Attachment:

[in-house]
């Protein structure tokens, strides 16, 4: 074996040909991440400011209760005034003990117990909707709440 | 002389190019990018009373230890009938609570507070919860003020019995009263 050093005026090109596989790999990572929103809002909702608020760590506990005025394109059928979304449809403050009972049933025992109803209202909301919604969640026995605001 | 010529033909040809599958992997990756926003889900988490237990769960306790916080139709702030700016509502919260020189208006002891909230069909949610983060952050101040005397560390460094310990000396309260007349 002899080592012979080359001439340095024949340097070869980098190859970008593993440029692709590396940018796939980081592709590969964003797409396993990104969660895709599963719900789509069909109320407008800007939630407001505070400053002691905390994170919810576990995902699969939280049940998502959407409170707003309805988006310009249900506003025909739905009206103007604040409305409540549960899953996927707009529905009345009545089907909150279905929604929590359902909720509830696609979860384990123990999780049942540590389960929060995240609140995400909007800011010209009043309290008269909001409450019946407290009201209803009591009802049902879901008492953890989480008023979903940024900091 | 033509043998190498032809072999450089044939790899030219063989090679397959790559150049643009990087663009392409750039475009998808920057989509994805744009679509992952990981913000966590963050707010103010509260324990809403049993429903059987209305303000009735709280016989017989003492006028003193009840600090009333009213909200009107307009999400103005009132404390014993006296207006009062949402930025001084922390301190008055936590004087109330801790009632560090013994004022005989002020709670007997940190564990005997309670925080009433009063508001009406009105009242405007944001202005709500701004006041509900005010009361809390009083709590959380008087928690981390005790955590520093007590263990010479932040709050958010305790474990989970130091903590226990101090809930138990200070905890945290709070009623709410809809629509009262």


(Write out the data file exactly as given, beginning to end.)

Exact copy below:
[in-house]
């Protein structure tokens, strides 16, 4: 074996040909991440400011209760005034003990117990909707709440 | 002389190019990018009373230890009938609570507070919860003020019995009263 050093005026090109596989790999990572929103809002909702608020760590506990005025394109059928979304449809403050009972049933025992109803209202909301919604969640026995605001 | 010529033909040809599958992997990756926003889900988490237990769960306790916080139709702030700016509502919260020189208006002891909230069909949610983060952050101040005397560390460094310990000396309260007349 002899080592012979080359001439340095024949340097070869980098190859970008593993440029692709590396940018796939980081592709590969964003797409396993990104969660895709599963719900789509069909109320407008800007939630407001505070400053002691905390994170919810576990995902699969939280049940998502959407409170707003309805988006310009249900506003025909739905009206103007604040409305409540549960899953996927707009529905009345009545089907909150279905929604929590359902909720509830696609979860384990123990999780049942540590389960929060995240609140995400909007800011010209009043309290008269909001409450019946407290009201209803009591009802049902879901008492953890989480008023979903940024900091 | 033509043998190498032809072999450089044939790899030219063989090679397959790559150049643009990087663009392409750039475009998808920057989509994805744009679509992952990981913000966590963050707010103010509260324990809403049993429903059987209305303000009735709280016989017989003492006028003193009840600090009333009213909200009107307009999400103005009132404390014993006296207006009062949402930025001084922390301190008055936590004087109330801790009632560090013994004022005989002020709670007997940190564990005997309670925080009433009063508001009406009105009242405007944001202005709500701004006041509900005010009361809390009083709590959380008087928690981390005790955590520093007590263990010479932040709050958010305790474990989970130091903590226990101090809930138990200070905890945290709070009623709410809809629509009262």